On The Shelf (3.30.09) 'Slumdog,' 'Marley,' and classic musical BluRays
Plus exploitation trash, live comedy, and Riddick in high-def
Have you seen the new image gallery we're putting together each week to showcase some of the week's biggest DVD and BluRay titles?
The first one's right here.
And it's a good week, definitely. There are some big mainstream titles like Best Picture Academy Award winner "Slumdog Millionaire," which I'm guessing looks great on BluRay in particular, as well as the tearjerker "Marley & Me," which I'm glad someone warned me about because my wife would have been very, very unhappy seeing this one without prior warning. And I'm willing to bet a lot of people missed "Seven Pounds" in the theater, and I know it got some truly venomous reviews, but I'd still say give it a chance. Yes, it's a melodrama. Yes, it makes some big stretches at a few points. But I still found it affecting, maybe because it's Rosario Awesome playing the Sick Girl, and I'm sorry... my protective male chromosome kicks into overdrive when it's Rosario Awesome in distress. Will Smith plays the most nearly-unhinged saint in recent memory, and if you're willing to go with the film in its crazier moments, you might find yourself as taken with it as I was.
I'm a Leonard Cohen fan from my teenage years on, and I think he puts on ridiculously cool live shows. I'll probably read a few reviews to see what people's general impressions are of the set list and the performance, but it's a safe bet I'll be adding "Leonard Cohen: Live In London" to the collection very soon.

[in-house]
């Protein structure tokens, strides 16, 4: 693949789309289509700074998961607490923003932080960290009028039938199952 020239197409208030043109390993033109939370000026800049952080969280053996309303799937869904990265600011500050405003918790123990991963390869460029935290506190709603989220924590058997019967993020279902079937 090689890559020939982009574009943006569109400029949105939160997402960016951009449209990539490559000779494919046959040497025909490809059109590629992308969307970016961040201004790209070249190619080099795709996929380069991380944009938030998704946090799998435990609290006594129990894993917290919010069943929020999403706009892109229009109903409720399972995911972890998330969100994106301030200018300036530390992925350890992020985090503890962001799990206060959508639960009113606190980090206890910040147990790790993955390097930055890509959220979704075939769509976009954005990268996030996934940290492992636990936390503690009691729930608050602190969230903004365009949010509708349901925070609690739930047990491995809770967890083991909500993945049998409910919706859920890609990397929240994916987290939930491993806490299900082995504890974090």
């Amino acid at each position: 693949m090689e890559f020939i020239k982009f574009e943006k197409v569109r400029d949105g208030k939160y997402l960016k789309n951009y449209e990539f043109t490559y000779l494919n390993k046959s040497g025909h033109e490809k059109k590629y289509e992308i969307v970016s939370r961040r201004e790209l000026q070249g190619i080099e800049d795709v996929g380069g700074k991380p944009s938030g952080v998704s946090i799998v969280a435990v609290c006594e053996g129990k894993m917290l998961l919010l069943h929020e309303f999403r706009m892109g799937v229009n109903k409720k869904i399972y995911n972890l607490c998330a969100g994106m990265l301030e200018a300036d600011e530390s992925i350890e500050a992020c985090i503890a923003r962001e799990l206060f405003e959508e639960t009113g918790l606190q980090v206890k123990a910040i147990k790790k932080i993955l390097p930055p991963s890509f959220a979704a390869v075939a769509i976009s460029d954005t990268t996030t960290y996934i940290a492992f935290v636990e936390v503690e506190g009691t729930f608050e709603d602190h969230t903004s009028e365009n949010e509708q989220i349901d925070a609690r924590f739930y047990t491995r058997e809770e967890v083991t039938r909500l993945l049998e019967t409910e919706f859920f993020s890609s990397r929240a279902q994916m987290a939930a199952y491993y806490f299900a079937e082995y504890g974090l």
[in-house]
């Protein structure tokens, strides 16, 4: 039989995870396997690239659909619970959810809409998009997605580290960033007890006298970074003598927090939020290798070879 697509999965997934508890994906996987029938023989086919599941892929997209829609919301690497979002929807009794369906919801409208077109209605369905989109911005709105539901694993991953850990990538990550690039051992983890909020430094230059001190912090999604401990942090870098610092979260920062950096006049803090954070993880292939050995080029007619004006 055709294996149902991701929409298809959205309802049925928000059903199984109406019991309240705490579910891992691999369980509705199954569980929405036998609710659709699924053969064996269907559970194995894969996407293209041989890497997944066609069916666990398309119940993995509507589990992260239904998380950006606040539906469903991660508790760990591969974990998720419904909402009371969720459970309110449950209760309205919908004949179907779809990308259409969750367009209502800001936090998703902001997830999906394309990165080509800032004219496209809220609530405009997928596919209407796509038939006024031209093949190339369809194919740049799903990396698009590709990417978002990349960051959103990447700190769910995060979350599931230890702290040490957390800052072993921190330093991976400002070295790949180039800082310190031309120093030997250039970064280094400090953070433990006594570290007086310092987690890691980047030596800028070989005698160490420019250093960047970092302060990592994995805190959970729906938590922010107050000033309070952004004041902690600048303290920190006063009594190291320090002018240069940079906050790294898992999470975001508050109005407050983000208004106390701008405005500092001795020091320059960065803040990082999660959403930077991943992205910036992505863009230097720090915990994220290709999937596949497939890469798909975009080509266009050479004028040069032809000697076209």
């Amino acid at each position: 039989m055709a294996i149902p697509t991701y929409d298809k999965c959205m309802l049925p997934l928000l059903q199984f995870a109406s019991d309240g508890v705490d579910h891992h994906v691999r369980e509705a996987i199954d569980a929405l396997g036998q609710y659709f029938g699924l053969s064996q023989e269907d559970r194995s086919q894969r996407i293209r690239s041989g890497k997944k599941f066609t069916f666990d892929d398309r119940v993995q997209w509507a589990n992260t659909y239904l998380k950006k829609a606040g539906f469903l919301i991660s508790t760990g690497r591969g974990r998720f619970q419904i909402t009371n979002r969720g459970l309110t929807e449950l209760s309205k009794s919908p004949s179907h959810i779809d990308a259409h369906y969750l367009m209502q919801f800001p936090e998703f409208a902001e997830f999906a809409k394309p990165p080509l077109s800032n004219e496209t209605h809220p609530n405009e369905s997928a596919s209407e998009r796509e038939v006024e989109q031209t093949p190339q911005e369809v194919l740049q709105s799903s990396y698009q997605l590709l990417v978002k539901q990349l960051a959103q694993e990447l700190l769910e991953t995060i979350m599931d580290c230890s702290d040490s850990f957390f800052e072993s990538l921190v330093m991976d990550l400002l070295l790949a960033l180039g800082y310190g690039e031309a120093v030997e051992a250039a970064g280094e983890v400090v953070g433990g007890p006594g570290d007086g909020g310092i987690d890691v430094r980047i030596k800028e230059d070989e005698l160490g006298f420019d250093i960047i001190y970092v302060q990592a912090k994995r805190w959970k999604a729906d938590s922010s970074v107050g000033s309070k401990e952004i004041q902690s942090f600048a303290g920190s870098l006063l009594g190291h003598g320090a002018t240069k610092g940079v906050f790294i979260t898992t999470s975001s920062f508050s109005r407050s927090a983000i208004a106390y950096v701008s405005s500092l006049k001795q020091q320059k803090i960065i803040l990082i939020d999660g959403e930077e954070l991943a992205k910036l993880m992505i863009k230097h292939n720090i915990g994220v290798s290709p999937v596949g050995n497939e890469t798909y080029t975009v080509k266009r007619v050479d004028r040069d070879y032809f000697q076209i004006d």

[more after the jump]
I haven't upgraded any of the films in the series to high-definition yet, but I think I'm going to break down and get "The Matrix: 10th Anniversary BluRay" this week. I've had the itch to watch the first film again, and this is one of those movies that I know I'll return to often enough that I should upgrade to the best version available. My one question: is this single-film release a different and better mastering than the one in the trilogy box set, or is it the exact same transfer, but just with different packaging?
If there are any films this week that I absolutely recommend you pick up and check out, "Tell No One" and "Timecrimes" would be the two that I named as top priority. Guillaume Canet's adaptation of the Harlan Coben suspense novel is a dense, smart piece of thriller filmmaking, and Francois Cluzet (or, as I like to call him, Dustin Hoffman's creepy French twin) makes a great everyman lead. When a man's wife dies, it kicks off an eight-year-game that will see him accused of murder, on the run from the cops, and embroiled in a dark and dangerous conspiracy. Great stuff. And I love smart, low-budget science-fiction that depends on good scripting instead of empty spectacle, so "Timecrimes" is my cup of tea in a big way. Nacho Vigalondo wrote and directed this brain-bending movie, and he plays a key supporting role opposite Karra Elejalde, a put-upon shlub whose natural curiosity leads him into a clusterfuck of paradox. You should definitely see the Spanish-language original before it gets remade, supposedly for 2011.